Deblur (The Tool Jam 2)
A downloadable tool for Windows
When an image is blurred, a lot of information still remains. This tool attempts to reverse Gaussian and Box-Filter blurs using a user-provided estimate of the blurring radius. It can also create interesting graphical effects, or blur and deblur normal images for fun.
The tool has two modes, Blur & Deblur and Deblur. You can switch between them using the dropdown menu at the top left.
Blur & Deblur mode takes a normal image, blurs it (using the settings at the bottom left), and then deblurs it (using the settings in the center and bottom right). The images from left to right are: the original image, the blurred image, and the deblurred image. The deblurring process does not use the original unblurred image at all, just the blurred one. You can upload your own images using the dropdown selector labeled "Original Image".
Deblur mode takes a blurred image, and tries to deblur it. The four images it shows are the image it's trying to deblur (top-left), the current best guess (top-right), the best guess after it's been blurred (bottom-left), and the current error (bottom-right). You can import your own blurred images using the dropdown selector labeled "Blurred Image".
Deblur uses an iterative "guess and check" approach that's designed to converge towards an optimal unblurred image. It basically makes a guess, blurs it, compares that blurred guess to the target blurred image, randomly adjusts the guess in areas that differ, and repeats.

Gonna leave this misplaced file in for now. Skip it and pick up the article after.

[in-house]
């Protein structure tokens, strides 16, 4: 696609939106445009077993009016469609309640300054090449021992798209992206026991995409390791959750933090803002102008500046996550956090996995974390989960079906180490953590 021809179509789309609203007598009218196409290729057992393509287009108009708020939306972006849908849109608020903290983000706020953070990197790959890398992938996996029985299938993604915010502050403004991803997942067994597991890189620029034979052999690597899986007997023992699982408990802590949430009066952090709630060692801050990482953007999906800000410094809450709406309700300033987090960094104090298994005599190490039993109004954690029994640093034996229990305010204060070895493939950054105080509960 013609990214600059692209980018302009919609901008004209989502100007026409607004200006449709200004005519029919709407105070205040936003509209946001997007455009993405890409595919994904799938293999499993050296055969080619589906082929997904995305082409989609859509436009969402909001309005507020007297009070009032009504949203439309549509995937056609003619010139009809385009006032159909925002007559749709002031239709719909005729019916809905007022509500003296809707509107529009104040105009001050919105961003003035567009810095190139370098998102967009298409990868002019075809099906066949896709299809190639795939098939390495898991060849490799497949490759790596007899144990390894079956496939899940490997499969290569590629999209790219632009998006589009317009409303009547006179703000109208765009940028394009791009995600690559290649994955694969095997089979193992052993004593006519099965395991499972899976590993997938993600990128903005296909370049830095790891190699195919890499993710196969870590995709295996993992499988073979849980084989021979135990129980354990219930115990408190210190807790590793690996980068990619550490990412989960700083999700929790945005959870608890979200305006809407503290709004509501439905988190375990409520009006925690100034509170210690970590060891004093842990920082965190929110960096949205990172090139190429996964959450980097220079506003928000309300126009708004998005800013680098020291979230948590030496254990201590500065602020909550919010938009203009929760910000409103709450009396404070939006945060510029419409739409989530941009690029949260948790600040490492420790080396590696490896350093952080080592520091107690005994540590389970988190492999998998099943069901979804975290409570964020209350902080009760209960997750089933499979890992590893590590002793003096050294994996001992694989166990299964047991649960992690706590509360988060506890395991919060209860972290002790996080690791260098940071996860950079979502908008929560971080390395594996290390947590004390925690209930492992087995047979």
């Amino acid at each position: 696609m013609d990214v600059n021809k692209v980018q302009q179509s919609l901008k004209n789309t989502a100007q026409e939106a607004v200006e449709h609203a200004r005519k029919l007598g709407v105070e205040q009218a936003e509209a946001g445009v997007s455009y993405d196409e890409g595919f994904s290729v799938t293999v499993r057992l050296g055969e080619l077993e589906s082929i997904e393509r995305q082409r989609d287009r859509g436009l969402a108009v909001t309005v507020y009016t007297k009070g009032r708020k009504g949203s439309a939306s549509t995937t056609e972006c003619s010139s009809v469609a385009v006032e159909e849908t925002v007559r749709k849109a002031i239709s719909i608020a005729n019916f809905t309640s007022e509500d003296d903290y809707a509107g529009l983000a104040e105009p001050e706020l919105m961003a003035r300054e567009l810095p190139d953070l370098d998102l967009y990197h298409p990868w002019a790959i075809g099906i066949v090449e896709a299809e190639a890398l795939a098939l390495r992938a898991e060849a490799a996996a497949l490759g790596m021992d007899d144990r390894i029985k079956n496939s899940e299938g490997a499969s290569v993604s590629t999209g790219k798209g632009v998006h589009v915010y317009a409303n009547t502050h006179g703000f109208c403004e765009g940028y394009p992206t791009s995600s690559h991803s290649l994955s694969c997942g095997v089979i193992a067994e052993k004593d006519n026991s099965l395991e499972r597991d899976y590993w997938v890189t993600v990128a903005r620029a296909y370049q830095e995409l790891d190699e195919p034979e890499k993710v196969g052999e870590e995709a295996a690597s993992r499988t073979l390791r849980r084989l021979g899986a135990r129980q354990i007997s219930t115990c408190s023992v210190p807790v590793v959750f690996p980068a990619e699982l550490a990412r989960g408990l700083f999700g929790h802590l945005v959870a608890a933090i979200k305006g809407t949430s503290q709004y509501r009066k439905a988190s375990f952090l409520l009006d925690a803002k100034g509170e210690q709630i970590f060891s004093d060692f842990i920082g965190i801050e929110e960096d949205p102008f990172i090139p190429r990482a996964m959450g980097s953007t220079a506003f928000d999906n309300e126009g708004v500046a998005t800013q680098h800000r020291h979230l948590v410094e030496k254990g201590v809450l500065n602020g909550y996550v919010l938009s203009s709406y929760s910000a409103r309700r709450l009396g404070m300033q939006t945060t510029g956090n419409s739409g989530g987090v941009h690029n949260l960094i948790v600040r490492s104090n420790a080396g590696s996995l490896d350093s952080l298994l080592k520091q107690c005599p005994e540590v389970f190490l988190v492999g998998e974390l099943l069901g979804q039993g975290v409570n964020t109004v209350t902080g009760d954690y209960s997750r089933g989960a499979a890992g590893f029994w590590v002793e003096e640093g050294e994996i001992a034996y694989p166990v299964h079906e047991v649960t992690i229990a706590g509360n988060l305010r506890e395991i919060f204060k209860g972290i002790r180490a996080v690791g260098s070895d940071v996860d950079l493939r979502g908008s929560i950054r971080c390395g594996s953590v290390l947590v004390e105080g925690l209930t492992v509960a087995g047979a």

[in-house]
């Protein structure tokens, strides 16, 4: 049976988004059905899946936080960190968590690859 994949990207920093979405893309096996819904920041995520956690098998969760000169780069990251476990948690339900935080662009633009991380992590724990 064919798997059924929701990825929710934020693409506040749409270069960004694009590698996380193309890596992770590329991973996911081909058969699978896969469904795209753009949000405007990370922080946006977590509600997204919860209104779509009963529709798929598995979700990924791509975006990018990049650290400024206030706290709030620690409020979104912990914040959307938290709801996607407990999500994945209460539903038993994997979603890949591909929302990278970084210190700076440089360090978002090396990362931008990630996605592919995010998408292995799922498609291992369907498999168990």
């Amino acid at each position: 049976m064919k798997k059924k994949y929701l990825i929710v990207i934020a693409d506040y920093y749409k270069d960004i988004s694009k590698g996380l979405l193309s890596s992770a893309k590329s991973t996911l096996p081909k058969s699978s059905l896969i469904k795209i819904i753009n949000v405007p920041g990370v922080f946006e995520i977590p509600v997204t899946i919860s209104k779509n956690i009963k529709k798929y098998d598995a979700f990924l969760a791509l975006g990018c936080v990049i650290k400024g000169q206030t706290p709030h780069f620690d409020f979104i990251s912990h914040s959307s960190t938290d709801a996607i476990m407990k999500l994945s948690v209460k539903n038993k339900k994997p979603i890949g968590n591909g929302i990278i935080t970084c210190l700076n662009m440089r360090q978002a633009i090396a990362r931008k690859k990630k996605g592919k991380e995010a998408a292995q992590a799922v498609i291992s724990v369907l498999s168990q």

You'll notice that it doesn't usually find a good result on its first pass though. For best results, try nudging the blur radius up and down repeatedly until the image becomes clearer (you can use the left and right arrow keys to do this).
Notice on Ethics
Please don't attempt to invade others' privacy with this tool.
This tool is intended to be educational, entertaining, and maybe help generate some glitch art. In practice, I've only been able to achieve great results if I know precisely how the blur was performed (in other words, if I blurred the image myself), so I think it's unlikely this could be used in many real-world applications anyways.
There are more variables than just radius when it comes to blurring, and unless you have them all correct, you hit a wall pretty quickly with this technique. (I've also purposely not included some features like partial-image deblurring, since that's pretty much only useful for revealing things that were meant to be hidden).
That said, blurring is not an effective way to conceal information in photos. A determined attacker can uncover more than you'd expect.
Click download now to get access to the following files:
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